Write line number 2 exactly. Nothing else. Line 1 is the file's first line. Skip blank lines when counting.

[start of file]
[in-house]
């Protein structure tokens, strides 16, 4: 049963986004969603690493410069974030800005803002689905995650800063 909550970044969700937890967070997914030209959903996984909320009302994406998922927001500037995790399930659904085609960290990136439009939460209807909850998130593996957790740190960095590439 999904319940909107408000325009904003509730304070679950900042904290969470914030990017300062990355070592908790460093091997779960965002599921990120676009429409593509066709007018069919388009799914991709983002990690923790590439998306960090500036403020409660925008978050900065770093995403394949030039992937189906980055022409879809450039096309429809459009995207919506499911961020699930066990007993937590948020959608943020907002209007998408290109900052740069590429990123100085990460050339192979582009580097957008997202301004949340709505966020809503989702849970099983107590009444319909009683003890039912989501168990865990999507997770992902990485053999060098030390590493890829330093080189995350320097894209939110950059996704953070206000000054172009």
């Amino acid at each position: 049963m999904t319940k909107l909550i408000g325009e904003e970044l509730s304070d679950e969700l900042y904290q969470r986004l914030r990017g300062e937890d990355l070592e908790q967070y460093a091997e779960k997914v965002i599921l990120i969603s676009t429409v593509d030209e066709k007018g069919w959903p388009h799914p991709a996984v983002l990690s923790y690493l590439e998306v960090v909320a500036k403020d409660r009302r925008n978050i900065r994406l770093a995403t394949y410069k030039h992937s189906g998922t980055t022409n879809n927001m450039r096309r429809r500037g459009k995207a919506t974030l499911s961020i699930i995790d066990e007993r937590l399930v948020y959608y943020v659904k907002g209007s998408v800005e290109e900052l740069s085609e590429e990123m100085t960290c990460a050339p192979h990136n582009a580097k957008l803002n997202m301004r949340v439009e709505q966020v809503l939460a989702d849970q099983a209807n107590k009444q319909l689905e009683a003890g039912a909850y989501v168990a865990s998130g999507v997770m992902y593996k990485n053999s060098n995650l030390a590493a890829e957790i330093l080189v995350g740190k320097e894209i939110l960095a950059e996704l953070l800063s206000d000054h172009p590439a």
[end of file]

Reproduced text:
């Protein structure tokens, strides 16, 4: 049963986004969603690493410069974030800005803002689905995650800063 909550970044969700937890967070997914030209959903996984909320009302994406998922927001500037995790399930659904085609960290990136439009939460209807909850998130593996957790740190960095590439 999904319940909107408000325009904003509730304070679950900042904290969470914030990017300062990355070592908790460093091997779960965002599921990120676009429409593509066709007018069919388009799914991709983002990690923790590439998306960090500036403020409660925008978050900065770093995403394949030039992937189906980055022409879809450039096309429809459009995207919506499911961020699930066990007993937590948020959608943020907002209007998408290109900052740069590429990123100085990460050339192979582009580097957008997202301004949340709505966020809503989702849970099983107590009444319909009683003890039912989501168990865990999507997770992902990485053999060098030390590493890829330093080189995350320097894209939110950059996704953070206000000054172009």